There’s a 102 counties in Illinois, so theoretically there are 102 different court fee calculations. The Supreme Court has authorized several categories for fees, and maximum limits for each fee. There is the clerk fee, the automation fee, the document storage fee, the court finance fee, the “other” fee, the E-ticket fee, and the Illinois State Police vehicle fund fee.

    The counties do not have to collect all these or part of them. Regardless of the amount collected, how much goes to the local town who issued the citation? That’s right…zero.

    So let’s look at a truck found to be 5350 overweight on an axle in Cook County, with a total bail of $2229:

    Statutory Fine: $1650
    – State of Illinois Capital Fund: $825
    – Illinois State Treasurer: $138.81
    – County Corporate Fund: $319.06
    – Local town who wrote the ticket: $367.13

    Surcharge: $420
    – Various State of Illinois funds: $420
    – Local town who wrote the ticket: $0

    Court Fees: $159
    – Various County funds: $159
    – Local town who wrote the ticket: $0

    So for that initial bail of $2229 cash the driver had to pay, that local town only reaped $367.13, or 16.5%, of the total haul. The rest went to fund broken state and county revenue machines.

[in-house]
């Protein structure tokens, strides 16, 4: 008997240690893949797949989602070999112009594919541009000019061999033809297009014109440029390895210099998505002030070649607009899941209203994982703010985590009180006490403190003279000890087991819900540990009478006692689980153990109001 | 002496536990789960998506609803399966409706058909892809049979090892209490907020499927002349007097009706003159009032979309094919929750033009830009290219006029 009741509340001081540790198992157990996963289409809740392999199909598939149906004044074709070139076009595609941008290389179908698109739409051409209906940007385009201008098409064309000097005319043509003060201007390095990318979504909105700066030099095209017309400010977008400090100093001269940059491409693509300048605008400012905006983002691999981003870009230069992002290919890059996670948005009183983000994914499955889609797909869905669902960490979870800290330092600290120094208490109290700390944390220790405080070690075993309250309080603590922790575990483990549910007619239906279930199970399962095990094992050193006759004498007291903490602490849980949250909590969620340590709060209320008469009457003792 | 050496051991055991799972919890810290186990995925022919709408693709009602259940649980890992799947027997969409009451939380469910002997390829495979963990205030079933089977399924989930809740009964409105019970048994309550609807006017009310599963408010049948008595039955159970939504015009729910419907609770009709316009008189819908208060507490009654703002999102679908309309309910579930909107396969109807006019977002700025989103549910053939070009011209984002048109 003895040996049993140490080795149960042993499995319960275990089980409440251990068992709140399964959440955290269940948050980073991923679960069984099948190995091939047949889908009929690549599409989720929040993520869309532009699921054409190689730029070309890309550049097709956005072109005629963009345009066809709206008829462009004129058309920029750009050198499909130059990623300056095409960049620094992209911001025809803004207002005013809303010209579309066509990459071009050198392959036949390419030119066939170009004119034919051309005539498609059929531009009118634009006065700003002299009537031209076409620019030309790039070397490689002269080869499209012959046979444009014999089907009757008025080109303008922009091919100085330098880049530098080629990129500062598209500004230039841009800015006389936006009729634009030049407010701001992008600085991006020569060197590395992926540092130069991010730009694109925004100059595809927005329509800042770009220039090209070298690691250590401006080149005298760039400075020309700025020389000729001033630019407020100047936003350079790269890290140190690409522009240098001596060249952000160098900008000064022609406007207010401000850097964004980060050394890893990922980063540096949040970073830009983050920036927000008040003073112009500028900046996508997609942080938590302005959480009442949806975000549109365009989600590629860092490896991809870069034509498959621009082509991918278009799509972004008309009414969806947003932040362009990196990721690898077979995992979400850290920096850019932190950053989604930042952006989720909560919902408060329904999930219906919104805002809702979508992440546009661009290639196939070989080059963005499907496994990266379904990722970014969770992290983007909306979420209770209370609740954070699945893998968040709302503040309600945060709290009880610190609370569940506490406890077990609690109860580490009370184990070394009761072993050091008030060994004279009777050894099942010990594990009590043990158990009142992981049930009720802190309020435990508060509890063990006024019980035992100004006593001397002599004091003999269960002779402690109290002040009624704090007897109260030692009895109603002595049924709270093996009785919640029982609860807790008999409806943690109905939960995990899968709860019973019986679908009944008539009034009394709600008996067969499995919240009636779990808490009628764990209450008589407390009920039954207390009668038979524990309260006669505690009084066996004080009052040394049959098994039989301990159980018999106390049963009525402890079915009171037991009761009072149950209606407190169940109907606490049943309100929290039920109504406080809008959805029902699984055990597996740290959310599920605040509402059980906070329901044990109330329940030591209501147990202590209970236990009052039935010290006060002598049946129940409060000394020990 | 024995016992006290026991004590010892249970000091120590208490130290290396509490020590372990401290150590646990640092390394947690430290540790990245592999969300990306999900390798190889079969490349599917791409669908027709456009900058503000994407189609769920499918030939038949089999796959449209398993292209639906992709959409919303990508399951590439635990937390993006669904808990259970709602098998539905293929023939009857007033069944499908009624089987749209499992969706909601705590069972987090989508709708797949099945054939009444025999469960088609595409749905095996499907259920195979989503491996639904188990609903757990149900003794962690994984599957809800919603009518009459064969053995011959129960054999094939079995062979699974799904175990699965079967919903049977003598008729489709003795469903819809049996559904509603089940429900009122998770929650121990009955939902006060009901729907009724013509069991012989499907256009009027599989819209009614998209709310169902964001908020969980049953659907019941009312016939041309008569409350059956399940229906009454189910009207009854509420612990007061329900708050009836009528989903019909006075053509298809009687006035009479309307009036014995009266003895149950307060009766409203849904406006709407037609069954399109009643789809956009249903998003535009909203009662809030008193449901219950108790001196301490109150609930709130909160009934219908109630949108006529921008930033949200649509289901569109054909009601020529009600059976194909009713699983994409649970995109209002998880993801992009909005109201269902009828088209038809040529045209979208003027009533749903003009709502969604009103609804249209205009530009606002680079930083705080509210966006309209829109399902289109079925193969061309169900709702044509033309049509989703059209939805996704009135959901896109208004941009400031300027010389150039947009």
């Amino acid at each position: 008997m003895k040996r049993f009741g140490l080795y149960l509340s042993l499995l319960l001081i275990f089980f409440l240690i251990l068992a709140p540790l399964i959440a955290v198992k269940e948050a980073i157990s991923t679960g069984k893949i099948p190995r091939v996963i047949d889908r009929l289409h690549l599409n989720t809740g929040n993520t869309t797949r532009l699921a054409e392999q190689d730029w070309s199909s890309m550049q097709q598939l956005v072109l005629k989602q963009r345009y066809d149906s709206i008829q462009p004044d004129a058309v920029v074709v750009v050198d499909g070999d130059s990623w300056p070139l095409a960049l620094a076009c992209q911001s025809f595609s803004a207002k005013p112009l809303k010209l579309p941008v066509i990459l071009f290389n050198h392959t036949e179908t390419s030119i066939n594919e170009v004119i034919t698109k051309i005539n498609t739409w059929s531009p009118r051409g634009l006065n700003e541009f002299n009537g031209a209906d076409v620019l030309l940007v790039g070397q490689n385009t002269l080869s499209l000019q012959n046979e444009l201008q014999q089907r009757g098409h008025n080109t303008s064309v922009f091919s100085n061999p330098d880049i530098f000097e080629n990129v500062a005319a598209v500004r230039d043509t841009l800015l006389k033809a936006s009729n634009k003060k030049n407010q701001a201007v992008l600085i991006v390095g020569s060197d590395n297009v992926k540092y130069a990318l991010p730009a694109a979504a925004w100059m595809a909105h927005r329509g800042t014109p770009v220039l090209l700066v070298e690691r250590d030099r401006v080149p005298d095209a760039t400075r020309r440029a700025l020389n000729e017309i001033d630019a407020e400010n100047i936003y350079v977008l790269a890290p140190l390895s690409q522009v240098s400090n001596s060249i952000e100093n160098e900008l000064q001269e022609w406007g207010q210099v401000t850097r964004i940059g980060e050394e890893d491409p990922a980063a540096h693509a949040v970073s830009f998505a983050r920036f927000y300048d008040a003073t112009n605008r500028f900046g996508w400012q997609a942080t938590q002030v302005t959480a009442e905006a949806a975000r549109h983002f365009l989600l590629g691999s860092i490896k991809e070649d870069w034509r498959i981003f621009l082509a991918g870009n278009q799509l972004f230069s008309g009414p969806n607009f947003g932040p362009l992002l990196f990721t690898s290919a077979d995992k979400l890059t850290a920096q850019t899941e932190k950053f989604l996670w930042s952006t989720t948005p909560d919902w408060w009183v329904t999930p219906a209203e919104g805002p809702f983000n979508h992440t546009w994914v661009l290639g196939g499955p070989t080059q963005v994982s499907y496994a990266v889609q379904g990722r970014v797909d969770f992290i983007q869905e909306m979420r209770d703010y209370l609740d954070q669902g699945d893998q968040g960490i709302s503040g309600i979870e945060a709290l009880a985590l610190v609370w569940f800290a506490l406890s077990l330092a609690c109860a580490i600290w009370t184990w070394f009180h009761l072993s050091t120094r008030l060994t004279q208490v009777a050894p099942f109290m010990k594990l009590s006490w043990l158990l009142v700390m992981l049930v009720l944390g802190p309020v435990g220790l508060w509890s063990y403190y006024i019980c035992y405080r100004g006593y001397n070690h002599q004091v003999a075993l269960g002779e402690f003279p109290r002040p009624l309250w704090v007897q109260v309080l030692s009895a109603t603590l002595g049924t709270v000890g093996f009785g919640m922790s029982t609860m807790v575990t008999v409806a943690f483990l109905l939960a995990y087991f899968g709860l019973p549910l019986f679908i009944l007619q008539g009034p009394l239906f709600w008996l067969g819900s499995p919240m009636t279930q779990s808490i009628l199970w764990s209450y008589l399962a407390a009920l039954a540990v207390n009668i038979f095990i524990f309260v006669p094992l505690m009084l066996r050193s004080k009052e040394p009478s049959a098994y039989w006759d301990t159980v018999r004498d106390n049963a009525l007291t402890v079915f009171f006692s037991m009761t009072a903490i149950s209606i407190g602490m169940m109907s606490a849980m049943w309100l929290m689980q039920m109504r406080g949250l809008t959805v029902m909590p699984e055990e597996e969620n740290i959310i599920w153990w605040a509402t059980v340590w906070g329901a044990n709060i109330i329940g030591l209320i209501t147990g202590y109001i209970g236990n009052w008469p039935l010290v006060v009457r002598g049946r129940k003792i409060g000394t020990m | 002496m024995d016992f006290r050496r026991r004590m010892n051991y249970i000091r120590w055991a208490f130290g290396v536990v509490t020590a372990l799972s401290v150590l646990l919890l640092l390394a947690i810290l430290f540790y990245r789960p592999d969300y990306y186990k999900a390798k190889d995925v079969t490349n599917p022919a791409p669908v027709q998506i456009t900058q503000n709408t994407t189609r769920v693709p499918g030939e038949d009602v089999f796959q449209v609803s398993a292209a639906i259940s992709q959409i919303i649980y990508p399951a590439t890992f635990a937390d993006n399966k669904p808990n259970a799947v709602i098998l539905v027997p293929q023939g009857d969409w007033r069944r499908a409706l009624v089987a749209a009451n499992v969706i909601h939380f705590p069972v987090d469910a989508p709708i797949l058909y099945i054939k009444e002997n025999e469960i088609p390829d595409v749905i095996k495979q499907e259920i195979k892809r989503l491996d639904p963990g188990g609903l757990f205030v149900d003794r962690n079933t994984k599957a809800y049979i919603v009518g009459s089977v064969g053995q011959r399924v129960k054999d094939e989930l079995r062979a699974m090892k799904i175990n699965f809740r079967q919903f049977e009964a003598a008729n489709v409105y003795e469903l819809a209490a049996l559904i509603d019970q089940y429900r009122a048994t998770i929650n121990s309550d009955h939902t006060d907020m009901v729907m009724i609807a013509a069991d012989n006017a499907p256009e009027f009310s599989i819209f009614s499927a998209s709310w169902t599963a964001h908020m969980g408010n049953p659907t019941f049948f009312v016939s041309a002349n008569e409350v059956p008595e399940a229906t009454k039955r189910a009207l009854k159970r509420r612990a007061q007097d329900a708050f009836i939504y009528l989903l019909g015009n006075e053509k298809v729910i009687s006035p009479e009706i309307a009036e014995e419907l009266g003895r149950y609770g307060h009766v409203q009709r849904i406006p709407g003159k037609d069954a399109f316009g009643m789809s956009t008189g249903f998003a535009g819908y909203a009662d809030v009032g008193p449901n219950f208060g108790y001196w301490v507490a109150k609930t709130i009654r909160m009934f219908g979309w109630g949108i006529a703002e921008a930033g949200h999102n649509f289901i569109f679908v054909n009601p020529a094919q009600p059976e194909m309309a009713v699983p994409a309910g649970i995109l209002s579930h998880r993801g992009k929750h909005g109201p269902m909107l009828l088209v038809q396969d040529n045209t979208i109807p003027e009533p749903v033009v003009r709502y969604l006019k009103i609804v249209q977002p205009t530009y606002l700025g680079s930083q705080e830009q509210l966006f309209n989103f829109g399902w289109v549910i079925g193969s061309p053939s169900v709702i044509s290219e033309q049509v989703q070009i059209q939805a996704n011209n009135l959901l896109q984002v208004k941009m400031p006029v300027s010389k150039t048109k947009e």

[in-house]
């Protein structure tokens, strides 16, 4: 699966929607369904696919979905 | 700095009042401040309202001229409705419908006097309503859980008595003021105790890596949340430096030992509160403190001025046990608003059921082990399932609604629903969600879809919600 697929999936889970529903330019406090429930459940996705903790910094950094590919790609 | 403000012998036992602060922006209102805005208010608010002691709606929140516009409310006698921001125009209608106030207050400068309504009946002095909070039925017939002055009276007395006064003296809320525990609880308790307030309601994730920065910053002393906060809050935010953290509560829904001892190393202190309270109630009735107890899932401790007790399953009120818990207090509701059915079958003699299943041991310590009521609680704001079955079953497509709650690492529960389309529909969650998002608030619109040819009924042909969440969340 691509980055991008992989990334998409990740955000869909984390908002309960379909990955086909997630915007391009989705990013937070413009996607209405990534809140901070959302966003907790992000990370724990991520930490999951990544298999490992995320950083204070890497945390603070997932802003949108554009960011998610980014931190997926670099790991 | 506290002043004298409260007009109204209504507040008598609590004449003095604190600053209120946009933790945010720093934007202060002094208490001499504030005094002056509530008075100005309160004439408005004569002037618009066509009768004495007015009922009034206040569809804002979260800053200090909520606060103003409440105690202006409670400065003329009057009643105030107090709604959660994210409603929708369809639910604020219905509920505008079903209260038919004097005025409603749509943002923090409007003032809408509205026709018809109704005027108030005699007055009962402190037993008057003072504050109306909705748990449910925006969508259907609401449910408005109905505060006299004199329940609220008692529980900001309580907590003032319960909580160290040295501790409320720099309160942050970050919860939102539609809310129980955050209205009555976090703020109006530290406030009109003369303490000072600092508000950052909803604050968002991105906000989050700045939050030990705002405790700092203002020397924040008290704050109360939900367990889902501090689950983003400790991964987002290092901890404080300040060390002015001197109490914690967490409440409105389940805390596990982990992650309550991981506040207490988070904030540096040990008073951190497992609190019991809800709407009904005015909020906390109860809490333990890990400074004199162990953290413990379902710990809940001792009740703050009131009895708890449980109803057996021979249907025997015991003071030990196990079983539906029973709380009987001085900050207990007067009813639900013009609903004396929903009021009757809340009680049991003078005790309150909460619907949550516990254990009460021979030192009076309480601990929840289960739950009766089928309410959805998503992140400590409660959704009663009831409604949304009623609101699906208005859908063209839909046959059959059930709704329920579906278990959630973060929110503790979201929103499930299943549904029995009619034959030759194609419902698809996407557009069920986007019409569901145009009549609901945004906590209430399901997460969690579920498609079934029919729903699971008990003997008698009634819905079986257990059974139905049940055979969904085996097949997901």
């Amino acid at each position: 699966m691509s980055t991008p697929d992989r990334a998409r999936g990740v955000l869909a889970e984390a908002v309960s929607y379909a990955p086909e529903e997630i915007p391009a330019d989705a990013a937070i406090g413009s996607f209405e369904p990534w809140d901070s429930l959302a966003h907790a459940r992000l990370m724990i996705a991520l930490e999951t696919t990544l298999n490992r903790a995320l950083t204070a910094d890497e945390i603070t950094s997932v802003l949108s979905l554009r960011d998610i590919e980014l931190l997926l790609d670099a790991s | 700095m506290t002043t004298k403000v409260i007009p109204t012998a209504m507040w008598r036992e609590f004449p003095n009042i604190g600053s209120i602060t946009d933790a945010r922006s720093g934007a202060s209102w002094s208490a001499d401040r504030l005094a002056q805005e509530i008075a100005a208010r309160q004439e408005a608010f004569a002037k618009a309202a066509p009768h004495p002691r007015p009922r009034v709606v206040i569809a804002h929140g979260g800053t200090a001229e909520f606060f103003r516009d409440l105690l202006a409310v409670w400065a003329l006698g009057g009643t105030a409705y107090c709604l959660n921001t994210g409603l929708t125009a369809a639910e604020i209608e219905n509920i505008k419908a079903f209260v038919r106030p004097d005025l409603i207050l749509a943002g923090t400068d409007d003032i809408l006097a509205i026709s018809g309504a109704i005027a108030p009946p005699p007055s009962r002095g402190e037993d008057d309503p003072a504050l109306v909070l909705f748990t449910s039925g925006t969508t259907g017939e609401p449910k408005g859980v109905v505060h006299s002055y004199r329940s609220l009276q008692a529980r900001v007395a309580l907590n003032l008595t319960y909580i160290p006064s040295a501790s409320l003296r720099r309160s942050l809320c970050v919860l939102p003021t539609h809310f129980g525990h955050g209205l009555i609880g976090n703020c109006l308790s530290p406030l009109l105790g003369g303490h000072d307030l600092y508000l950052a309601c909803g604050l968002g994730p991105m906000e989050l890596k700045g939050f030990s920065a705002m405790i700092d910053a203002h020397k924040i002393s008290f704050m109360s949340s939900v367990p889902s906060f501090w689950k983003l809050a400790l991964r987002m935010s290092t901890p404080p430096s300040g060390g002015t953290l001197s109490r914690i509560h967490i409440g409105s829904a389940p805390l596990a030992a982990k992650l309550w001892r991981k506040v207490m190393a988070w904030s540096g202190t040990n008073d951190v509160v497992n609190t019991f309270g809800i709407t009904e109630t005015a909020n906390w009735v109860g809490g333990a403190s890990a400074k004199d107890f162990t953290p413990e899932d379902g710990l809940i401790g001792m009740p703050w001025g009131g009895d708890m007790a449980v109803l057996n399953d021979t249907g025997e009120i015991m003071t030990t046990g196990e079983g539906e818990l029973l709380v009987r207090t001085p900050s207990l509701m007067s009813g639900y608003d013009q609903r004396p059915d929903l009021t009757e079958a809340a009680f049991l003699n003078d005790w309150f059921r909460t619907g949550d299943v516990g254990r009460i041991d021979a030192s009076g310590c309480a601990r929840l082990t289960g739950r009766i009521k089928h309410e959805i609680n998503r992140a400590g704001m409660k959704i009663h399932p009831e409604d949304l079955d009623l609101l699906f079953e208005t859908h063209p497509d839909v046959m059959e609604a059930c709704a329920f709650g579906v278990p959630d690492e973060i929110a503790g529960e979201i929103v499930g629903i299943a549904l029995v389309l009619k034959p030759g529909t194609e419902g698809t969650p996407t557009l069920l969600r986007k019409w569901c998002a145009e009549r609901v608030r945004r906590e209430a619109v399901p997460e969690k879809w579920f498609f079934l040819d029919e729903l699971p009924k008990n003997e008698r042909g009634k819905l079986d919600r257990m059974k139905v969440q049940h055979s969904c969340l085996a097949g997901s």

The other point to consider is this only represents the initial fines. Most police officers are willing to negotiate a lower fine in court, typically giving back one-third (33%) to one-half (50%) of the fine. This means even less for the local jurisdiction, who did all the work.

    Hey – $367 is better than a stick in the eye for local coffers, but it’s not the pot of gold that most truckers and local leaders believe. The ITEA does not advocate the use of local administrative adjudication for overweight violations because it is illegal. However, if anyone wonders why a town would attempt this, now you know.

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    Comments (1)

    • Mark Berndt

      With regard to your posting on May 16th “Doubles Troubles” and the statement: “The key thing to understand about nearly sixty years of federal truck legislation is that the law only applies to federal highways known as the National Highway System (NHS). This highways may be owned and maintained by the individual states, but dedicated funding from the Federal Highway Administration means they have jurisdiction over size and weights.”

      In fact federal TSW laws have nothing to do with the NHS. For the most part the existing federal standards were established by the Surface Transportation Assistance Act of 1982 (STAA). STAA also established the “National Network” which includes all Interstate Highway and portions of the Federal-Aid primary system that could safely accommodate STAA vehicles. This network of highways has been codified in 23 CFR 658, Appendix A.

      The National Highway System was not created until 1991 by the Intermodal Surface Transportation Efficiency Act. It primary purpose has been to direct funding to high priority roadways. Maps of the NHS exist, but it has never been codified.